For brands with brick and mortars like Athleta and Lululemon, the best online commerce experience will be an extension of the in-store experience, incorporating that brand ethos through classes and community forums that connect knowledgeable staff and celebrity ambassadors with shoppers who share the same love for yoga, running and fitness.

Grocery can also get in on the fun. Jamie Oliver sells his pans at Whole Foods; why not have him do a livestream while hawking his wares and sharing a coupon code to buy the ingredients online to be delivered to your door? The consumer’s goal is to cook a delicious meal; connect the dots for them with the recipe, ingredients and tools.

I expect socially responsible commerce will be even more front and center with companies prioritizing environmentalism across social content, website faceting and product promotion.

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J. Bennett

SVP of Operations and Corporate Development at Signifyd

Walk through any high-end shopping district in the U.S. and you’ll see ‘retailtainment’ in its full glory. Look at what Lego has done at their flagship on Fifth Avenue in New York. It’s part hands-on children’s museum, part entertainment venue, part playground, and yes, they sell Lego sets. Think of it as plastic-brick and mortar. There are plenty of other examples, the Harry Potter store in New York, Starbucks’ Chicago Roastery on Michigan Avenue, pop-up retail adventures in — name-your-city.

They offer unique, terrestrial, retail experiences. But the buying happens everywhere and in many forms. Same-day delivery. BOPIS. Curbside pickup. Drone delivery. Retailers have been stepping up their experience game for years and more recently retooling their operations and tech stacks to provide buying from anywhere and fulfillment in every way. This is all part of an accelerating transformation of retail that will neither slow down nor end anytime soon.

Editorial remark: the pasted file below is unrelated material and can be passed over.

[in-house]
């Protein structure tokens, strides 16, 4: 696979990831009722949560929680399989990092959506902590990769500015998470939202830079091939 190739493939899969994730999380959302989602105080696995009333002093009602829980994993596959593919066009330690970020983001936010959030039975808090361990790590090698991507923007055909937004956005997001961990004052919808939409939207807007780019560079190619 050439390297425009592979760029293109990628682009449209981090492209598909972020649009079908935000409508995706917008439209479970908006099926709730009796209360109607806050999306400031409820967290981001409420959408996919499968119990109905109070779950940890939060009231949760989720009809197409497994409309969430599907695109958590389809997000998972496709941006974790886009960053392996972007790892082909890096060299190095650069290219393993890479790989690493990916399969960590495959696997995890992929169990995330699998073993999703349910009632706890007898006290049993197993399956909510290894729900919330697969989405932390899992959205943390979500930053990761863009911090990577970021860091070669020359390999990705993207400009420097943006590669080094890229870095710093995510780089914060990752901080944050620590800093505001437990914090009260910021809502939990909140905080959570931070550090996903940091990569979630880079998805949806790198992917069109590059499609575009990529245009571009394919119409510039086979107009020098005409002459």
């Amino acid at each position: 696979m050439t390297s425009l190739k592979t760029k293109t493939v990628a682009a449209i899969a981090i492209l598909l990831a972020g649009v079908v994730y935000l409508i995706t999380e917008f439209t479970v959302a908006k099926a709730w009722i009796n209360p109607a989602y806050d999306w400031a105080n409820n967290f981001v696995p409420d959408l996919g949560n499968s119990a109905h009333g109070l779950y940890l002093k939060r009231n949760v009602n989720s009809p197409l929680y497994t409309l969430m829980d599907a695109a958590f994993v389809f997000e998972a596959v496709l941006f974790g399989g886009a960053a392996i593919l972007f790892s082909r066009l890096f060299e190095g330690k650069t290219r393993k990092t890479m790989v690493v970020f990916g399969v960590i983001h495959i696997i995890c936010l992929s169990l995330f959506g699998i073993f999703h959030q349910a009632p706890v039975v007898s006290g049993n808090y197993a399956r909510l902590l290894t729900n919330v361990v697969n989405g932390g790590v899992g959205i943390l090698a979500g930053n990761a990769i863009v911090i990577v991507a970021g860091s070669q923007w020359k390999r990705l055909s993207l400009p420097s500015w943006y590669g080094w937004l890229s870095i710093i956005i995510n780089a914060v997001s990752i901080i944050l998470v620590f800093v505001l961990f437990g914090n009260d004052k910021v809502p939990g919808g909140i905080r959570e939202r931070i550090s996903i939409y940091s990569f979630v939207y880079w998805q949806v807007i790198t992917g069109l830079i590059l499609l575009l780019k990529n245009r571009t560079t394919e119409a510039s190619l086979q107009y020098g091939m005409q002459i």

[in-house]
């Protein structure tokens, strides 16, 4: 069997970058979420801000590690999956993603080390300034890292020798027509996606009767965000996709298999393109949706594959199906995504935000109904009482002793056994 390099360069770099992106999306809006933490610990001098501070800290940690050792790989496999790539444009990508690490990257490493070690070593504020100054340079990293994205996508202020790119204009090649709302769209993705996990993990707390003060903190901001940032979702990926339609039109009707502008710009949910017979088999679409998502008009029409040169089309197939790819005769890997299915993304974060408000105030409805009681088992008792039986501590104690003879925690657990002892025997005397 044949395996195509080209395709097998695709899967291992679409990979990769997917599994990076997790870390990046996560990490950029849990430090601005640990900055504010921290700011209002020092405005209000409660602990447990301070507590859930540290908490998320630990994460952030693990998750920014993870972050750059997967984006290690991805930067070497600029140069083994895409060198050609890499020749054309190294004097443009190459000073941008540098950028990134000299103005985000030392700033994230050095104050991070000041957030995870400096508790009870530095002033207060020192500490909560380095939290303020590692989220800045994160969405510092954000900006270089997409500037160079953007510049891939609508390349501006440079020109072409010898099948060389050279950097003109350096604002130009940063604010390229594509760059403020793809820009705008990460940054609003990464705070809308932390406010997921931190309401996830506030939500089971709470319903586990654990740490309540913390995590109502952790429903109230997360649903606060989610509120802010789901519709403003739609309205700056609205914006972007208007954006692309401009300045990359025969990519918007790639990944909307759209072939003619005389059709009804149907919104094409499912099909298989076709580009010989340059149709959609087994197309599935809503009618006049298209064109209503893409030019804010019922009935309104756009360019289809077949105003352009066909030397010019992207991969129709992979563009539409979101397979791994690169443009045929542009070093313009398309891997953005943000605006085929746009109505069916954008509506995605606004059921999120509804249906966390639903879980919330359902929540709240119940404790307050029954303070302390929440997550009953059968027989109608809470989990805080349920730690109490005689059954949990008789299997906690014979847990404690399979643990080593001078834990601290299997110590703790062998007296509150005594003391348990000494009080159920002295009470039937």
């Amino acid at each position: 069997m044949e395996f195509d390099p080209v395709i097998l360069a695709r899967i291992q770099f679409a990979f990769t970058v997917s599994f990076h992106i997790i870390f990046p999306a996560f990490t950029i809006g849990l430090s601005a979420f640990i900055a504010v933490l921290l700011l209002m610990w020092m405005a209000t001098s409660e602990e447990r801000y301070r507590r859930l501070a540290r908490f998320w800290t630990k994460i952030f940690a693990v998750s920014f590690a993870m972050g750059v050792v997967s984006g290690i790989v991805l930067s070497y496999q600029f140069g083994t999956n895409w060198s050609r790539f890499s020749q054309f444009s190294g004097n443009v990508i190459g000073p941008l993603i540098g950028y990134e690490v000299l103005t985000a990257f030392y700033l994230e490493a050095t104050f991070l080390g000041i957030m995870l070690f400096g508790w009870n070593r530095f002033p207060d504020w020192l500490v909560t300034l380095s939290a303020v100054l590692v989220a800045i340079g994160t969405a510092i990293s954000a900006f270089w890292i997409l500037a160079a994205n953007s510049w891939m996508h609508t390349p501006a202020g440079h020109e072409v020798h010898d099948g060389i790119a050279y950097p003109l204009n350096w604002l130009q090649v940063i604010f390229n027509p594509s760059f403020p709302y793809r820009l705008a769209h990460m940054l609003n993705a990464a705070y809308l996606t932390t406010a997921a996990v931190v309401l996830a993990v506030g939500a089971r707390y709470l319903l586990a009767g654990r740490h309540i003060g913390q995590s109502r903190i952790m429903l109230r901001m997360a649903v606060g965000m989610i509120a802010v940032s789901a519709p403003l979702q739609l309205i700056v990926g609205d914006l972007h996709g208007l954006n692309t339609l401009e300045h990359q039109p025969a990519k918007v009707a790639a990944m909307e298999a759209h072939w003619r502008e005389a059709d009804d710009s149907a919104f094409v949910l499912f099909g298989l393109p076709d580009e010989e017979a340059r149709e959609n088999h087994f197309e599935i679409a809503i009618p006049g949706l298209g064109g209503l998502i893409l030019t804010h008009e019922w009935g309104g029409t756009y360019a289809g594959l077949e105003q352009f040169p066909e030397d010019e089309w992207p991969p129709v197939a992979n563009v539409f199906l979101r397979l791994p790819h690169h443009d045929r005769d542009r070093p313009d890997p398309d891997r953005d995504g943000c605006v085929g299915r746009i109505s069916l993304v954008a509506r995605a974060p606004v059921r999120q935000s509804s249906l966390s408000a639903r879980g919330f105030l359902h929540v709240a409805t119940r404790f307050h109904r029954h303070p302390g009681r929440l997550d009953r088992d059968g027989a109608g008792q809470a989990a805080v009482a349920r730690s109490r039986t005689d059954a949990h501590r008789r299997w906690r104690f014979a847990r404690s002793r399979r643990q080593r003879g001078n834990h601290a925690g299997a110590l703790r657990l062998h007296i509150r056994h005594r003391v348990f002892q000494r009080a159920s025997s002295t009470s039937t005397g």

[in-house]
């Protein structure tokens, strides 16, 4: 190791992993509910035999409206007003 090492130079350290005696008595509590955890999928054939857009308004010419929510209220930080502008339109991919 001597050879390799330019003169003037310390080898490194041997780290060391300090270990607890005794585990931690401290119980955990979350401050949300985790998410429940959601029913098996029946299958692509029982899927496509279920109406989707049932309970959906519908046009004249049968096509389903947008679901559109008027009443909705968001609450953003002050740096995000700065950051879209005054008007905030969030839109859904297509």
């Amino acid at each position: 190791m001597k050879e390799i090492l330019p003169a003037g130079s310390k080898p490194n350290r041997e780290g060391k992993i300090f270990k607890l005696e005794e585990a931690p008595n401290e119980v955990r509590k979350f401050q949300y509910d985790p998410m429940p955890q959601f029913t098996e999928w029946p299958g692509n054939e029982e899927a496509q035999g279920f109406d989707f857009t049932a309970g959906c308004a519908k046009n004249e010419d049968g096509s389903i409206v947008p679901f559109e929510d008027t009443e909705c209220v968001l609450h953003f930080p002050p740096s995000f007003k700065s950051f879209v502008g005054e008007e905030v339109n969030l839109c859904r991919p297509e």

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Ronen Samuel

CEO at Kornit

The metaverse is a digital environment, fueled by AR, VR, and XR technologies, where online and offline experiences seamlessly blend. In the world of e-commerce, this opens the door to many creative endeavors and exciting initiatives. The future of virtual shopping and ecommerce will enable brands to create endless products and limitless designs without having to overproduce or place further strain on the environment. With an endless virtual catalog, customers can choose any design they like and have it produced locally and shipped to them directly. Our vision is to make fashion more affordable, sustainable, and local using digital print technology – in the process, we are also modernizing the entire supply chain of the fashion industry.

In the next five years, consumers in the metaverse will be able to try on clothes using their own virtual avatars, which we will be able to customize and move between platforms such as Fortnight and Facebook. These “metahumans” will also be able to predict what your friends and social network are wearing, what you bought, and what you should buy in order to stand out.

As the metaverse grows, consumers will still deeply care about real-life fashion. While brands and developers are working to create digital collections, consumers will still be able to shop and wear these garments in reality. RTFKT Studios, recently acquired by Nike, is a company that pairs designed sneakers with their digital NFT representation for the perfect online-offline fashion experience. As these worlds blend, this will create business growth opportunities on all fronts. Shopping centers will have their own metaverse version and shoppers will be able to enjoy more accurate, remote fittings; shops that exist both online and off; and AR software that allows us to see the same outfit in different colors and fabrics without having to try it on multiple times.